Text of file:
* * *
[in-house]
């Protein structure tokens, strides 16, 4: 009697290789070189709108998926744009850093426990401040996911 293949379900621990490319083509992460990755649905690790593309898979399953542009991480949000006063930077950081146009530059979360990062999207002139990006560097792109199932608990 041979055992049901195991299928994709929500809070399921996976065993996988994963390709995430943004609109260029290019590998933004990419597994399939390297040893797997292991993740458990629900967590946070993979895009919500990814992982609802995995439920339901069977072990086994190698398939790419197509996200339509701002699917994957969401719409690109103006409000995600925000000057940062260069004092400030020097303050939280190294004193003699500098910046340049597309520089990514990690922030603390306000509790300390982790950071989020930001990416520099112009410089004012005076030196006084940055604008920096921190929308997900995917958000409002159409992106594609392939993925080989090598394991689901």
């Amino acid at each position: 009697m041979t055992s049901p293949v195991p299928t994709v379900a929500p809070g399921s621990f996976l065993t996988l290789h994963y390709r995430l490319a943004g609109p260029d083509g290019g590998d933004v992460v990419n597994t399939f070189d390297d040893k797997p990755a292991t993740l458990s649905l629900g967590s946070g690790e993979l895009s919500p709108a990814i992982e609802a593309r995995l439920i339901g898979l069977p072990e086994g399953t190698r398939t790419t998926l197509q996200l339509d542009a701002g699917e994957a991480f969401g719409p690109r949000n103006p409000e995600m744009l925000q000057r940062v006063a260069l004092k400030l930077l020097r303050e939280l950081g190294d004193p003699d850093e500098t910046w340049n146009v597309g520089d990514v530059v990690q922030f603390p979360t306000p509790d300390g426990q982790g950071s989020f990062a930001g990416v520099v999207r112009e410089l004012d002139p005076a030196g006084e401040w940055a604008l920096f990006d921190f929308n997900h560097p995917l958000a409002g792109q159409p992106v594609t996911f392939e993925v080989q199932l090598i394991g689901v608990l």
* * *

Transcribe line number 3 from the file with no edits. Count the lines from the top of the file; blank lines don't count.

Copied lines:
């Amino acid at each position: 009697m041979t055992s049901p293949v195991p299928t994709v379900a929500p809070g399921s621990f996976l065993t996988l290789h994963y390709r995430l490319a943004g609109p260029d083509g290019g590998d933004v992460v990419n597994t399939f070189d390297d040893k797997p990755a292991t993740l458990s649905l629900g967590s946070g690790e993979l895009s919500p709108a990814i992982e609802a593309r995995l439920i339901g898979l069977p072990e086994g399953t190698r398939t790419t998926l197509q996200l339509d542009a701002g699917e994957a991480f969401g719409p690109r949000n103006p409000e995600m744009l925000q000057r940062v006063a260069l004092k400030l930077l020097r303050e939280l950081g190294d004193p003699d850093e500098t910046w340049n146009v597309g520089d990514v530059v990690q922030f603390p979360t306000p509790d300390g426990q982790g950071s989020f990062a930001g990416v520099v999207r112009e410089l004012d002139p005076a030196g006084e401040w940055a604008l920096f990006d921190f929308n997900h560097p995917l958000a409002g792109q159409p992106v594609t996911f392939e993925v080989q199932l090598i394991g689901v608990l």